|Mavic Mini + controller + 2 batteries||600g|
|Garmin Inreach satellite messenger||200g|
I carried a lot of electronics, which almost by definition is a luxury, not a need (with maybe the exception of the head lamp, although I could have managed without it).
The RX100 II is an excellent hiking camera because it starts up fast. You can power it on, take a couple of pictures and then shut it down. Battery lasts forever. I carriedI the camera in my hand or in my pocket most of the trip. More zoom range is something I would have loved to have, both at wider and longer end. But it is excellent as it is.
GoPro also worked great. The horizon leveling and stabilization in GoPro 9 is unreal. Three batteries were easily enough for the hike. Most of the hike, I had the RX100 II in one hand, and the GoPro on the stick in another.
I flew the drone (Mavic Mini) in three places. I feel it was worth it, and love the light weight.
I used the Inreach Satellite Messenger to track our GPS trail and occasionally send messages home. Battery held on very well. It looks like the battery could take a 7-8 day hike. We never had any problems on the trail, so the SOS function was not needed, but the GPS trail and possibility to call for evacuation justify carrying the Garmin Inreach messenger.
Could we have managed to call for help with the cellphones? Maybe. I did not see a proper cellphone network the couple of times I tested, but text messages came through. But at the very least, it would have required you or your buddy to be able to climb up from the Canyon, so I would not rely on it at the Kevo canyon, especially if hiking alone.
|Osprey Talon 33||916g|
The Talon 33 was stretched to it’s limits at the start of the hike. So four days, maybe five with less electronics is the most I would do with it. But it handled the load with aplomb. The backpack is durable, light and extremely comfortable to carry. My friend was constantly amazed at what I could fit in the front netting pocket. At times it held (at the same time): my jacket, shorts, cooking pot, the GoPro on the stick and my gloves. Everything I needed to have quick access to. You just keep shoving things down the netting. Absolutely perfect score for the Talon.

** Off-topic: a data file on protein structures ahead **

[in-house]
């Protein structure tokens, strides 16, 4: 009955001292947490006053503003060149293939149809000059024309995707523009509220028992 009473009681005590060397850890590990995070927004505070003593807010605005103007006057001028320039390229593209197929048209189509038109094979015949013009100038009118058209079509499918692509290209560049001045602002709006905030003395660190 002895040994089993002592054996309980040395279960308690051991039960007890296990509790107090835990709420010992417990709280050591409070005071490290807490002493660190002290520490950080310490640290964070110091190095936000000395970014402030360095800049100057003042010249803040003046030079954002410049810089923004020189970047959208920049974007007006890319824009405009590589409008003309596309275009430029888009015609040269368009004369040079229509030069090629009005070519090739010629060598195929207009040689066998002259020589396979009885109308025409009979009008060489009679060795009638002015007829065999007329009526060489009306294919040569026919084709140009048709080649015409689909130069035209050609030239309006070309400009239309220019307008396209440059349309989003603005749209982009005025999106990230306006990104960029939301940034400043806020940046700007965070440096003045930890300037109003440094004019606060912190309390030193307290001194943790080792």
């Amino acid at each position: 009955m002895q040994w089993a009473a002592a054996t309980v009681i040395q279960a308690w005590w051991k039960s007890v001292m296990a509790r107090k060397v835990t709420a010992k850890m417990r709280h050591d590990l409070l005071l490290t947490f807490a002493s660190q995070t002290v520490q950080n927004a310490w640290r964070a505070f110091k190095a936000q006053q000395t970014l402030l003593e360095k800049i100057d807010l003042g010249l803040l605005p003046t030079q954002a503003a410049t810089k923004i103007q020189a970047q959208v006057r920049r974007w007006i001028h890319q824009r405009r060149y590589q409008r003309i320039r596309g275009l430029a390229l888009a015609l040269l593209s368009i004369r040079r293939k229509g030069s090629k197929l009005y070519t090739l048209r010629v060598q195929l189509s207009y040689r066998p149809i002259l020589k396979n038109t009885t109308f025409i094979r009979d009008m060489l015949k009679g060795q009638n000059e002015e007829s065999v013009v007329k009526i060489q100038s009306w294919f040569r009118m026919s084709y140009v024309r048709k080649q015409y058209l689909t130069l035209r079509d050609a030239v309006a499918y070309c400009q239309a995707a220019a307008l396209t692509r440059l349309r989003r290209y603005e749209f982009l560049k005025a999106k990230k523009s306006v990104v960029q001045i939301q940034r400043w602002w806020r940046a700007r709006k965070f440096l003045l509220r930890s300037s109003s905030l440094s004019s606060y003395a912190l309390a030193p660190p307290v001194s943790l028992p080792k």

Food and Water
|Food bag 1||752g|
|Food bag 2||722g|
|Food bag 3||872g|
|Food bag 4||599g|
|Extra candybars, salt, magnesium, zinc, caffeine||325g|
The feedbags contained the following:
|Chocolate with nuts||50g||278 kcal|
|Lunch freeze dried||100g||555 kcal|
|Dinner free dried||110g||611 kcal|
|Quick oatmeal morning||35g||134 kcal|
|Quick oatmeal evening||35g||134 kcal|
|Hot chocolate||28g||102 kcal|
|Morning coffee||17g||71 kcal|
|Lunch coffee||17g||71 kcal|
|Energy gel||100g||250 kcal|
|Chocolate bar||36g||178 kcal|
|Oat, Spelt & Seasalt crispbread||62,5||320 kcal|
|Processed cheese||75||215 kcal|
Chocolate always works. Freeze dried food bags were also extremely handy and I will base my nutrition on them in the future. Most of the oatmeal was not eaten due to the pot being used for coffee (priorities!). I may still carry oatmeal in the future (and bring a cup), but I may also go for oat cookies.
Coffee was a three-in-one (coffee, milk, sugar) single serving type. It was terrible (I never use sugar) but was necessary for the calories and the caffeine.
Energy gels I packed for when you need a quick boost of energy. For this, the gels also had caffeine. I often consumed them mostly for the caffeine, my energy never ran low enough to need the instant boost the gels provide.
The hit of the show was the Oat, Spelt and Sea salt cripbread. With the processed cheese, these were the perfect “waiting for the dinner to cook” snack that provided salt and crispy mouthfeel that was otherwise lacking.
At various times I carried 500-1000ml of water. There were enough creeks that 500ml would be enough for at least 90% of the hike. I used a water filter (or boiled the water) when drinking from (almost) standing water and there was swimming or hand washing going on near the spot I took water from. Most of the time, the water is good enough to drink as is.
I was surprised how well everything worked, I only had only a few minor niggles. It is almost as if planning ahead really works.